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Dynamics of transgene expression in a neural stem cell line transduced with lentiviral vectors incorporating the cHS4 insulator.

Jakobsson, Johan LU ; Rosenqvist, Nina LU ; Thompson, Lachlan LU ; Barraud, Perrine LU and Lundberg, Cecilia LU (2004) In Experimental Cell Research 298(2). p.611-623
Abstract
Transplantation of genetically manipulated cells to the central nervous system holds great promise for the treatment of several severe neurological disorders. The success of this strategy relies on sufficient levels of transgene expression after transplantation. This has been difficult to achieve, however, due to transgene silencing. In this study, we transduced the neural stem cell line RN33B with self-inactivating lentiviral vectors and analyzed transgenic expression of green fluorescent protein (GFP) in several different settings both in vitro and after transplantation to the brain. We found that the transgene was affected of silencing both when transduced cells were proliferating and after differentiation. To prevent silencing, the... (More)
Transplantation of genetically manipulated cells to the central nervous system holds great promise for the treatment of several severe neurological disorders. The success of this strategy relies on sufficient levels of transgene expression after transplantation. This has been difficult to achieve, however, due to transgene silencing. In this study, we transduced the neural stem cell line RN33B with self-inactivating lentiviral vectors and analyzed transgenic expression of green fluorescent protein (GFP) in several different settings both in vitro and after transplantation to the brain. We found that the transgene was affected of silencing both when transduced cells were proliferating and after differentiation. To prevent silencing, the cHS4 insulator was incorporated into the lentiviral vector. We found that a vector carrying the cHS4 insulator was partially protected against differentiation-dependent downregulation in vitro and in vivo. However, in proliferating cells, we found evidence for variegation and positional effects that were not prevented by the cHS4 insulator, suggesting that the mechanism behind silencing in proliferating cells is not the same mechanism influencing differentiation-dependent silencing. Taken together, these findings favor vector optimization as a strategy for achieving efficient ex vivo gene transfer in the central nervous system. (Less)
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author
organization
publishing date
type
Contribution to journal
publication status
published
subject
keywords
Gene therapy, Insulator, cHS4, Ex vivo, Silencing, Green fluorescent protein, Transplantation
in
Experimental Cell Research
volume
298
issue
2
pages
611 - 623
publisher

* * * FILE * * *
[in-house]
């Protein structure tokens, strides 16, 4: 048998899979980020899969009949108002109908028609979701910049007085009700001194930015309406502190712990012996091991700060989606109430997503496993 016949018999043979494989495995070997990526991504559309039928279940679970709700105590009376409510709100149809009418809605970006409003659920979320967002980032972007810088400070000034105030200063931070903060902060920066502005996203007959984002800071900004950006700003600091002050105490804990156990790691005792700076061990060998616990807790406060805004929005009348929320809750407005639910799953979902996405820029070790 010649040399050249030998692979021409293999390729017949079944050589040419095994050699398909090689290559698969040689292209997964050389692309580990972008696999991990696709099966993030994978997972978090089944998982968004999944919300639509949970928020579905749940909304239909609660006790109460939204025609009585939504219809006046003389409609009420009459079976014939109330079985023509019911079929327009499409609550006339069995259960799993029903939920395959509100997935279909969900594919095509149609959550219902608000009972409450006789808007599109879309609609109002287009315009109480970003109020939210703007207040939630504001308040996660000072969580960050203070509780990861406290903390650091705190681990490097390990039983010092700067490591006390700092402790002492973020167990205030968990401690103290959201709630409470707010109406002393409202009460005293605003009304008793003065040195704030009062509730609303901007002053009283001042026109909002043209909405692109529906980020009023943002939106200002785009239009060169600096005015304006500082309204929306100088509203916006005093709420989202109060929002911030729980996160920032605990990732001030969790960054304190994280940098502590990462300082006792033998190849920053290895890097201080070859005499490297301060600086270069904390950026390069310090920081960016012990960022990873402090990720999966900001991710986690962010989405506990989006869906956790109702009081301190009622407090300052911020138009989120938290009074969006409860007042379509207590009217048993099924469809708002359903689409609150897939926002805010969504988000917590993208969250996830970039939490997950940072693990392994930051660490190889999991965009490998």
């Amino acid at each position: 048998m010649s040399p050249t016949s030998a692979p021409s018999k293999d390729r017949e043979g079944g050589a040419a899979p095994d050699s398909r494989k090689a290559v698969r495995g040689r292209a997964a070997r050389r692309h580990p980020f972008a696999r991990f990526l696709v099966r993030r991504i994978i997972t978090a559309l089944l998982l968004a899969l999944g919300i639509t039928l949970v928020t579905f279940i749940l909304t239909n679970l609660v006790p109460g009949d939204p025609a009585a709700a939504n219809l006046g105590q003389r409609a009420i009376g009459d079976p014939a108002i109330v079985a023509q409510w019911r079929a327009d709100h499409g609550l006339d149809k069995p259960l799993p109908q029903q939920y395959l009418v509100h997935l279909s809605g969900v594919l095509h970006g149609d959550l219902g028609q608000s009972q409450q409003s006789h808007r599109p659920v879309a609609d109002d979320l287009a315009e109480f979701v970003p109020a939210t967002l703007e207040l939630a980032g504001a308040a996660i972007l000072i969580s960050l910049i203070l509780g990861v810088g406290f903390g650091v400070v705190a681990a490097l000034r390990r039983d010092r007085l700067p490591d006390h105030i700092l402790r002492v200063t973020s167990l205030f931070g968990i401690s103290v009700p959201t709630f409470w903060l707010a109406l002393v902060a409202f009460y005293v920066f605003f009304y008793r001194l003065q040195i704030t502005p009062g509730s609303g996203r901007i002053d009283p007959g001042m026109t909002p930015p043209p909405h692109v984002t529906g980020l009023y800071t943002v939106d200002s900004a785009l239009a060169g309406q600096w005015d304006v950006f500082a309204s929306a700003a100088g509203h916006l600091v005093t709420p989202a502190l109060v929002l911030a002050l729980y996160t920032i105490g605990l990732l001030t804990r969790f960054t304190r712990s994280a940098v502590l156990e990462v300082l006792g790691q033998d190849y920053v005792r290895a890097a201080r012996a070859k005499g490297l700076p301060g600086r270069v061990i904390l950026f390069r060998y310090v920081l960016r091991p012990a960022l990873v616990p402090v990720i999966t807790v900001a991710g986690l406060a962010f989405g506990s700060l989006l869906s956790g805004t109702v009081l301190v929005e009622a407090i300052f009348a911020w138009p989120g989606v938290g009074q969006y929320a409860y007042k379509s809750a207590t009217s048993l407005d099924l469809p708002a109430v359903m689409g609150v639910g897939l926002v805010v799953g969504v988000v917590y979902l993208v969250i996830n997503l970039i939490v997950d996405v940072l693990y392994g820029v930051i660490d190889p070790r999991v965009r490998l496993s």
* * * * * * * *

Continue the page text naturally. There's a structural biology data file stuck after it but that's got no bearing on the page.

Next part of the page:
Academic Press
external identifiers
  • pmid:15265707
  • wos:000222985300026
  • scopus:3242682377
ISSN
1090-2422
DOI
10.1016/j.yexcr.2004.04.037
language
English
LU publication?
yes
id
da791337-d6e3-49be-b9d5-2806f2cd72ce (old id 125750)
alternative location
http://www.ncbi.nlm.nih.gov/entrez/query.fcgi?cmd=Retrieve&db=PubMed&list_uids=15265707&dopt=Abstract
date added to LUP
2007-07-13 15:00:44
date last changed
2017-01-01 05:12:08
@article{da791337-d6e3-49be-b9d5-2806f2cd72ce,
  abstract     = {Transplantation of genetically manipulated cells to the central nervous system holds great promise for the treatment of several severe neurological disorders. The success of this strategy relies on sufficient levels of transgene expression after transplantation. This has been difficult to achieve, however, due to transgene silencing. In this study, we transduced the neural stem cell line RN33B with self-inactivating lentiviral vectors and analyzed transgenic expression of green fluorescent protein (GFP) in several different settings both in vitro and after transplantation to the brain. We found that the transgene was affected of silencing both when transduced cells were proliferating and after differentiation. To prevent silencing, the cHS4 insulator was incorporated into the lentiviral vector. We found that a vector carrying the cHS4 insulator was partially protected against differentiation-dependent downregulation in vitro and in vivo. However, in proliferating cells, we found evidence for variegation and positional effects that were not prevented by the cHS4 insulator, suggesting that the mechanism behind silencing in proliferating cells is not the same mechanism influencing differentiation-dependent silencing. Taken together, these findings favor vector optimization as a strategy for achieving efficient ex vivo gene transfer in the central nervous system.},
  author       = {Jakobsson, Johan and Rosenqvist, Nina and Thompson, Lachlan and Barraud, Perrine and Lundberg, Cecilia},
  issn         = {1090-2422},
  keyword      = {Gene therapy,Insulator,cHS4,Ex vivo,Silencing,Green fluorescent protein,Transplantation},
  language     = {eng},
  number       = {2},
  pages        = {611--623},
  publisher    = {Academic Press},
  series       = {Experimental Cell Research},
  title        = {Dynamics of transgene expression in a neural stem cell line transduced with lentiviral vectors incorporating the cHS4 insulator.},
  url          = {http://dx.doi.org/10.1016/j.yexcr.2004.04.037},
  volume       = {298},
  year         = {2004},
}